BRUSSELS: European Union leaders fear Prime Minister Theresa May’s shock loss of her majority in the snap British election will delay Brexit talks due to start this month and so raise the risk of negotiations failing.
“We don’t know when Brexit talks start. We know when they must end,” tweeted Donald Tusk, the EU summit chair overseeing negotiations that the EU had planned to start on June 19.
His reference to the March 2019 deadline when Britain will be out of the European Union with or without an agreed deal to avoid legal limbo for people and businesses reflected mounting concern that British chaos could further disrupt all of Europe.
“Do your best to avoid a ‘no deal’ as result of ‘no negotiations’,” Tusk said, calling for urgency to avert the risk that, having bound Britain in March to a two-year countdown to Brexit, May’s failed electoral gamble could waste further time.
Guenther Oettinger, the German member of the EU executive, warned that a weak British leadership was a problem for the Union: “We need a government that can act,” he told the Deutschlandfunk radio station. “With a weak negotiating partner, there’s the danger that the negotiations will turn out badly.”
Oettinger’s boss, European Commission President Jean-Claude Juncker, told a German paper: “It’s up to the British to make the next move … We’ve been ready to negotiate for months.”
Juncker’s Brexit negotiator Michel Barnier made clear talks could only now start once Britain has a team in place: “Brexit negotiations should start when UK is ready,” he tweeted.
“Timetable and EU positions are clear. Let’s put our minds together on striking a deal.”
French Prime Minister Edouard Philippe was quick to scotch any suggestion that Britain might do a U-turn and ask to stay in the EU – something that would need EU agreement.
Few Europeans voiced much sympathy for May. Some compared her to her predecessor David Cameron, who sought to silence Eurosceptic fellow Conservatives by calling the referendum on EU membership which ended his career and shocked Europe.
“YET ANOTHER OWN GOAL”
“Yet another own goal, after Cameron now May, will make already complex negotiations even more complicated,” tweeted Guy Verhofstadt, the liberal former Belgian premier who is the European Parliament’s point man for the Brexit process.
German conservative Markus Ferber, an EU lawmaker involved in discussions on access to EU markets for Britain’s financial sector, was scathing: “At the most untimely point,” he said, “The British political system is in total disarray. Instead of strong and stable leadership we witness chaos and uncertainty.”
May, who had campaigned against Brexit last year, delivered her terms for withdrawal on March 29 that included a clean break from the EU single market. She then called a snap election hoping for a big majority to strengthen her negotiating hand.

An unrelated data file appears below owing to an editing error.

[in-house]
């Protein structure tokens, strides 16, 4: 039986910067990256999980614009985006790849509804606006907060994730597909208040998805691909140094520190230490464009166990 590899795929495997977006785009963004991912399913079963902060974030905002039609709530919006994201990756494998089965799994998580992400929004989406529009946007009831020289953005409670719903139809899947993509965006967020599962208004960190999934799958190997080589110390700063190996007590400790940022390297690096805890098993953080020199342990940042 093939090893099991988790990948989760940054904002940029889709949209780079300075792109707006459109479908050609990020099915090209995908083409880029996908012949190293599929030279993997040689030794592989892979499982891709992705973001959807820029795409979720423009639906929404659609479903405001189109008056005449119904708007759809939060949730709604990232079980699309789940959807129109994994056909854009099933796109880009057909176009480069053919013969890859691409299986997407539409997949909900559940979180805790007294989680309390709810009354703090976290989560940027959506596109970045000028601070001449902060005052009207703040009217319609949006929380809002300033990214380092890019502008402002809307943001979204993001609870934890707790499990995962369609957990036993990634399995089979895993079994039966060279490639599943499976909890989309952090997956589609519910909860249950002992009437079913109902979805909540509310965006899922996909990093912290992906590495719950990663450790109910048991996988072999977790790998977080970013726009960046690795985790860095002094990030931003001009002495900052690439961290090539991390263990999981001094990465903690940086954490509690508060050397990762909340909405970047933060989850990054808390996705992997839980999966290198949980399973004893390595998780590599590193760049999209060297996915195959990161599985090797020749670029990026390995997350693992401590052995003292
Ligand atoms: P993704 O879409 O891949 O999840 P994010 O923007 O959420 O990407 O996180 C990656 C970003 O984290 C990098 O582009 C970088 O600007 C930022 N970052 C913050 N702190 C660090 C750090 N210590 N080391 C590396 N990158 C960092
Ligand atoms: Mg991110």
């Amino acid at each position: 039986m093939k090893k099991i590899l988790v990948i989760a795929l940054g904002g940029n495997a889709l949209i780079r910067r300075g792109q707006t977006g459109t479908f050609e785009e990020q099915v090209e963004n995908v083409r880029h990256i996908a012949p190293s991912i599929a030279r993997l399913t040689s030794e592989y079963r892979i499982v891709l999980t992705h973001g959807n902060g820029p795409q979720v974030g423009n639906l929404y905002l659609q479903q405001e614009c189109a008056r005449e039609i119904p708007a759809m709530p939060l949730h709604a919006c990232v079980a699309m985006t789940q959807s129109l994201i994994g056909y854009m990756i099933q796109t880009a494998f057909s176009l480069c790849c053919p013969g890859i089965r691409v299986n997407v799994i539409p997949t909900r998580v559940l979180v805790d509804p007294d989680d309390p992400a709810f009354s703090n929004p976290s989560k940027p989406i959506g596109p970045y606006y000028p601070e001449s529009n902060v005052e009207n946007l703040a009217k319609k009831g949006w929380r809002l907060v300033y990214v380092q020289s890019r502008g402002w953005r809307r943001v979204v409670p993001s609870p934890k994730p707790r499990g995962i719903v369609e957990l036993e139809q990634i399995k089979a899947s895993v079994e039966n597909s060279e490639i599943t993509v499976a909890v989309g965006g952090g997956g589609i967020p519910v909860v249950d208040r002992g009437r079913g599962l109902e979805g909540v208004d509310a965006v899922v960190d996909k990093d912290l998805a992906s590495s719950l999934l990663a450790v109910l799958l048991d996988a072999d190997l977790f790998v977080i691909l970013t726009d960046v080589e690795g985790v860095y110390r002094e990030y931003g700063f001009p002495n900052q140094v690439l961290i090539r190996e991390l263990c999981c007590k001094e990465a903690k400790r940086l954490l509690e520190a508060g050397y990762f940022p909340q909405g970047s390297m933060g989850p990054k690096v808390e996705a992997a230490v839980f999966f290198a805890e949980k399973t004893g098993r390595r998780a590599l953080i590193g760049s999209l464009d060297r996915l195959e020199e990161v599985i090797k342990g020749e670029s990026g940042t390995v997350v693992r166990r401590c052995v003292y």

That was also the broadly desired outcome in Brussels, where leaders believed that a stronger May would be better able to cut compromise deals with the EU and resist pressure from hardline pro-Brexit factions in her party to walk out without a deal.
Elmar Brok, a prominent German conservative member of the EU parliament, said Europeans would be disappointed: “Now no prime minister will have that room for manoeuvre,” he said.
European leaders have largely given up considering the possibility that Britain might change its mind and ask to stay.
Most now appear to prefer that the bloc’s second-biggest economy leave smoothly and quickly. Having recovered from last year’s shock, Germany, France and other powers see Brexit as a chance to tighten EU integration without the awkward British.
As news of British mayhem broke, Juncker was launching a new push for an expanded EU defence project which Britain long opposed, fearing a clash with the U.S.-led NATO alliance.
FEAR OF COLLAPSE
A breakdown in negotiations could lead to Britain ceasing to be an EU member without having in place the kind of legal agreements that would avoid a chaotic limbo for people and businesses. That would also make it improbable that Britain could secure the rapid free trade agreement it wants with the EU after it leaves.
In a note to clients, UBS wrote that a breakdown in talks was now more likely and would make it harder to reach a trade deal: “A tighter political balance could make it easier for Eurosceptics … to prevent the government from offering the compromises needed to secure a trade deal.”
Talk in Britain that a different ruling coalition could seek a “softer” Brexit than May has proposed, possibly seeking to remain in the single market, is also problematic for the EU.
While the other 27 states would quite possibly be willing to extend to Britain the same kind of access to EU markets they offer to Norway or Switzerland, they have made clear that would mean Britain continuing to pay into the EU budget and obey EU rules, including on free migration across the bloc, while no longer having any say in how the Union’s policies are set.
“Maybe there won’t be a hard Brexit,” Norwegian Foreign Minister Boerge Brende said. “Maybe Britain will have to show greater flexibility in the negotiations.”
But EU officials question how any British government could persuade voters to accept a Norway-style package and so would be wary of starting down the path of negotiating it for fear of ending up without a deal that both sides could ratify in 2019.
(Editing by Janet Lawrence)
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